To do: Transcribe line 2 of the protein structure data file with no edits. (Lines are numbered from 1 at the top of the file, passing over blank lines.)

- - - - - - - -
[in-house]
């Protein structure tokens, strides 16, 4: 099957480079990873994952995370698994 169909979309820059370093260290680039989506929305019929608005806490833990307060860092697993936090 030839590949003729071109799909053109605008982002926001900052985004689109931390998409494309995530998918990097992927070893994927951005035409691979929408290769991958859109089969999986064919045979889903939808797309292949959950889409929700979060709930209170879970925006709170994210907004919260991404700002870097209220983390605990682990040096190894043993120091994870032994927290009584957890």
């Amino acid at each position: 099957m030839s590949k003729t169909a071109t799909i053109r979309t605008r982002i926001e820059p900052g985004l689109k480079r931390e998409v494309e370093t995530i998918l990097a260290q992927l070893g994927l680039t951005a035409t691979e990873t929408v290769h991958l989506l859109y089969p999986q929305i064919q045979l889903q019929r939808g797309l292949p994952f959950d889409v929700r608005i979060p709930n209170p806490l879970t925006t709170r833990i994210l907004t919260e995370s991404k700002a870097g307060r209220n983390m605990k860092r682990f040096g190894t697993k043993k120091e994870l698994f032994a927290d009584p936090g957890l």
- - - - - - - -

């Protein structure tokens, strides 16, 4: 099957480079990873994952995370698994 169909979309820059370093260290680039989506929305019929608005806490833990307060860092697993936090 030839590949003729071109799909053109605008982002926001900052985004689109931390998409494309995530998918990097992927070893994927951005035409691979929408290769991958859109089969999986064919045979889903939808797309292949959950889409929700979060709930209170879970925006709170994210907004919260991404700002870097209220983390605990682990040096190894043993120091994870032994927290009584957890």